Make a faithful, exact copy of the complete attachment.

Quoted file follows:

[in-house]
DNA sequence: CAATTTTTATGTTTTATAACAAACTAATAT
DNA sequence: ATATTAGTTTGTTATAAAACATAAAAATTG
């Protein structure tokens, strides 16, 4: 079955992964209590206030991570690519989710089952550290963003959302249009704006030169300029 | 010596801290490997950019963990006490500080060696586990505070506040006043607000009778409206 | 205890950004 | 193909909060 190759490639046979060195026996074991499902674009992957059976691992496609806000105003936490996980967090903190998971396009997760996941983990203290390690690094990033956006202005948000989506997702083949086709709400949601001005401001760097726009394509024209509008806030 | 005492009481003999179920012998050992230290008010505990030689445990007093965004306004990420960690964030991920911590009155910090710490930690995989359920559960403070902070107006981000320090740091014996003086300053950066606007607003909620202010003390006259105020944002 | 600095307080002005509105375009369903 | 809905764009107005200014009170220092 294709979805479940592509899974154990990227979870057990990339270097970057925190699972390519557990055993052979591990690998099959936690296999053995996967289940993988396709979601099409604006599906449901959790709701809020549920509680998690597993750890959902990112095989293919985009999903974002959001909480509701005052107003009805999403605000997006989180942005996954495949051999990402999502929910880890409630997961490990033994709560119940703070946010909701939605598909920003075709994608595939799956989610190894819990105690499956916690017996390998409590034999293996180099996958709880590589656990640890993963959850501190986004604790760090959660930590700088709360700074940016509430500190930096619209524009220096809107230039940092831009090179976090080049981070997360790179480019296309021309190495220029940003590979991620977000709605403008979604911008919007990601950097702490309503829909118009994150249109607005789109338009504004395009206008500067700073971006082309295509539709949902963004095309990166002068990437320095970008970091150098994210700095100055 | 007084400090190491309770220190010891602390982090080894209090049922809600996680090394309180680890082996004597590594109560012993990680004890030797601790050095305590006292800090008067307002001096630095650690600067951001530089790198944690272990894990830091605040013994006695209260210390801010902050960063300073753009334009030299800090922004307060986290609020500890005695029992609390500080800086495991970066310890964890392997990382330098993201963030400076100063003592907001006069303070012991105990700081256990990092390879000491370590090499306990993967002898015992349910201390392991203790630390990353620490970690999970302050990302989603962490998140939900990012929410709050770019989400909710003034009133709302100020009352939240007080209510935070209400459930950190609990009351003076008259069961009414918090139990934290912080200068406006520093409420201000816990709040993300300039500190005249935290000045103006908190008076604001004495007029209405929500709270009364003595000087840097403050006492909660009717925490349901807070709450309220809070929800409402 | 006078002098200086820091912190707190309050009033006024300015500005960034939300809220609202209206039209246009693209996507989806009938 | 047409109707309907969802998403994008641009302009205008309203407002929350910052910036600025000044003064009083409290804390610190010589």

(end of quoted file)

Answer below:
[in-house]
DNA sequence: CAATTTTTATGTTTTATAACAAACTAATAT
DNA sequence: ATATTAGTTTGTTATAAAACATAAAAATTG
């Protein structure tokens, strides 16, 4: 079955992964209590206030991570690519989710089952550290963003959302249009704006030169300029 | 010596801290490997950019963990006490500080060696586990505070506040006043607000009778409206 | 205890950004 | 193909909060 190759490639046979060195026996074991499902674009992957059976691992496609806000105003936490996980967090903190998971396009997760996941983990203290390690690094990033956006202005948000989506997702083949086709709400949601001005401001760097726009394509024209509008806030 | 005492009481003999179920012998050992230290008010505990030689445990007093965004306004990420960690964030991920911590009155910090710490930690995989359920559960403070902070107006981000320090740091014996003086300053950066606007607003909620202010003390006259105020944002 | 600095307080002005509105375009369903 | 809905764009107005200014009170220092 294709979805479940592509899974154990990227979870057990990339270097970057925190699972390519557990055993052979591990690998099959936690296999053995996967289940993988396709979601099409604006599906449901959790709701809020549920509680998690597993750890959902990112095989293919985009999903974002959001909480509701005052107003009805999403605000997006989180942005996954495949051999990402999502929910880890409630997961490990033994709560119940703070946010909701939605598909920003075709994608595939799956989610190894819990105690499956916690017996390998409590034999293996180099996958709880590589656990640890993963959850501190986004604790760090959660930590700088709360700074940016509430500190930096619209524009220096809107230039940092831009090179976090080049981070997360790179480019296309021309190495220029940003590979991620977000709605403008979604911008919007990601950097702490309503829909118009994150249109607005789109338009504004395009206008500067700073971006082309295509539709949902963004095309990166002068990437320095970008970091150098994210700095100055 | 007084400090190491309770220190010891602390982090080894209090049922809600996680090394309180680890082996004597590594109560012993990680004890030797601790050095305590006292800090008067307002001096630095650690600067951001530089790198944690272990894990830091605040013994006695209260210390801010902050960063300073753009334009030299800090922004307060986290609020500890005695029992609390500080800086495991970066310890964890392997990382330098993201963030400076100063003592907001006069303070012991105990700081256990990092390879000491370590090499306990993967002898015992349910201390392991203790630390990353620490970690999970302050990302989603962490998140939900990012929410709050770019989400909710003034009133709302100020009352939240007080209510935070209400459930950190609990009351003076008259069961009414918090139990934290912080200068406006520093409420201000816990709040993300300039500190005249935290000045103006908190008076604001004495007029209405929500709270009364003595000087840097403050006492909660009717925490349901807070709450309220809070929800409402 | 006078002098200086820091912190707190309050009033006024300015500005960034939300809220609202209206039209246009693209996507989806009938 | 047409109707309907969802998403994008641009302009205008309203407002929350910052910036600025000044003064009083409290804390610190010589």